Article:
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Go Green With Composting

Composting 101

Did you know you can benefit the environment, and your wallet, right in your kitchen? Instead of throwing away your fruit and veggie scraps, start a compost bin instead. You can reduce food waste and greenhouse gas emissions in one fell swoop.

Compost, often called Gardener’s Gold, is when garden debris and kitchen scraps break down into a rich dark substance. This material is loaded with nutrients and adds incredible value to the soil. Composting is nature’s way of breaking down dead plant material and returning it back into the soil.

Other factors such as heat, oxygen, and moisture are the main contenders in composting. Heat helps break down the matter while the oxygen and moisture will help aid in the bacteria that will “eat” the matter.

Creating a Compost

Two of the most popular ways to compost is through compost bins and compost piles. Both methods are similar, with the bin optimizing timeliness while the pile allows for more space.

You can purchase compost bins or tumblers of any size at any hardware or gardening store. There will be a compartment to put your kitchen scraps and organic material. Every so often, turn the lever to jostle the organic matter around to distribute oxygen, moisture, and heat evenly.

Pile composting is also straightforward, as you just throw all of your waste in a pile in your backyard and toss it with a pitchfork to aerate. This process works for those with larger yard space.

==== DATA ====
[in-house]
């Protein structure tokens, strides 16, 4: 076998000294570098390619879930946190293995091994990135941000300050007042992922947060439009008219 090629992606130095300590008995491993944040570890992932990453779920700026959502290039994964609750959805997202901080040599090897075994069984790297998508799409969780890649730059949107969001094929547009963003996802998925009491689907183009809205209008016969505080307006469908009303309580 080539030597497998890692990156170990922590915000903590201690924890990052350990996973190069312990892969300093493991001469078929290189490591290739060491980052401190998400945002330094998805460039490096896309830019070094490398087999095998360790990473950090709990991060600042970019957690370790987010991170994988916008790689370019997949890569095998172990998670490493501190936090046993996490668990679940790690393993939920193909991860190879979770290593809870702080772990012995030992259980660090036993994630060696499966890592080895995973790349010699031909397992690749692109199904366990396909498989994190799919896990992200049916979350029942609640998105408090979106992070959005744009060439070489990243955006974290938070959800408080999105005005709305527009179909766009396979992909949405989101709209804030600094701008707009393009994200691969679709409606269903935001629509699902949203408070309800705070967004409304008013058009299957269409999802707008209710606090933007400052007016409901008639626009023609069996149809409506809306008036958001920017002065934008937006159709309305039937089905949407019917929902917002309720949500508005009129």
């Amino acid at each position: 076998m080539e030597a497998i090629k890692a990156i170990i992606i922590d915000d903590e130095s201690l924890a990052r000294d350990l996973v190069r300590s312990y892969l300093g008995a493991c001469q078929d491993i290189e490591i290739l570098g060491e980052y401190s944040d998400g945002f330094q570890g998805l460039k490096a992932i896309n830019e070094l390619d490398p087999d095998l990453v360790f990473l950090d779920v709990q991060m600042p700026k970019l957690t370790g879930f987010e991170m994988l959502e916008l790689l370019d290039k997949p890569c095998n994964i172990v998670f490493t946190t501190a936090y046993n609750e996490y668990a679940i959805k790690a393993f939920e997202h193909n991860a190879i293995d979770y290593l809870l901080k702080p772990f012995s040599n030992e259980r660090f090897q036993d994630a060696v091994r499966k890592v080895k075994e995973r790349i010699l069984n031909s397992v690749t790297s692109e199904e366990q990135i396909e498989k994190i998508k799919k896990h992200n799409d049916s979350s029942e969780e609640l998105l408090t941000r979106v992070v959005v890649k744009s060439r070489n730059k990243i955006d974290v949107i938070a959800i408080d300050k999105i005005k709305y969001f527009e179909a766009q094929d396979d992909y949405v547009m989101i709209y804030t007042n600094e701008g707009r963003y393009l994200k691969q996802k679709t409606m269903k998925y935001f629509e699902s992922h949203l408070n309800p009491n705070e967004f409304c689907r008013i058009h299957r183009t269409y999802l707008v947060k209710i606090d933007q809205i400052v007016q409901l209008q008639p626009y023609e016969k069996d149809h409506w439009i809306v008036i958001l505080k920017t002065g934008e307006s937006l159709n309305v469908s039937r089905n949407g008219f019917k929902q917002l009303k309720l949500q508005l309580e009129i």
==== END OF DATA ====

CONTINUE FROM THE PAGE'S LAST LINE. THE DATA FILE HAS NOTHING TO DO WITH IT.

All composting methods require the three basic ingredients--browns, greens, and water. Browns include materials such as dead leaves, branches, and twigs. Greens include materials such as grass clippings, vegetable and food scraps, and coffee grounds. Rain, or adding the right amount of water, will aid in moisture retention.

Compost vs. Garbage Can

Most fruit, vegetables, or products derived from a plant can be composted. Meats, fats and oil, dairy products, bones, and animal waste can not be composted.

Combat Climate Change

Food scraps and yard debris currently make up more than 28% of landfill waste. This organic earth material is being trapped in plastic bags with nowhere to break down. Composting helps keep these materials out of landfills, where they take up space and release methane, which is a potent greenhouse gas that is currently affecting the environment. Your compost will enrich the soil, retain moisture, and suppress plant disease and pests, which reduces the need for chemical fertilizers. If you’re looking for an easy and convenient way to save money and protect our planet, give composting a shot!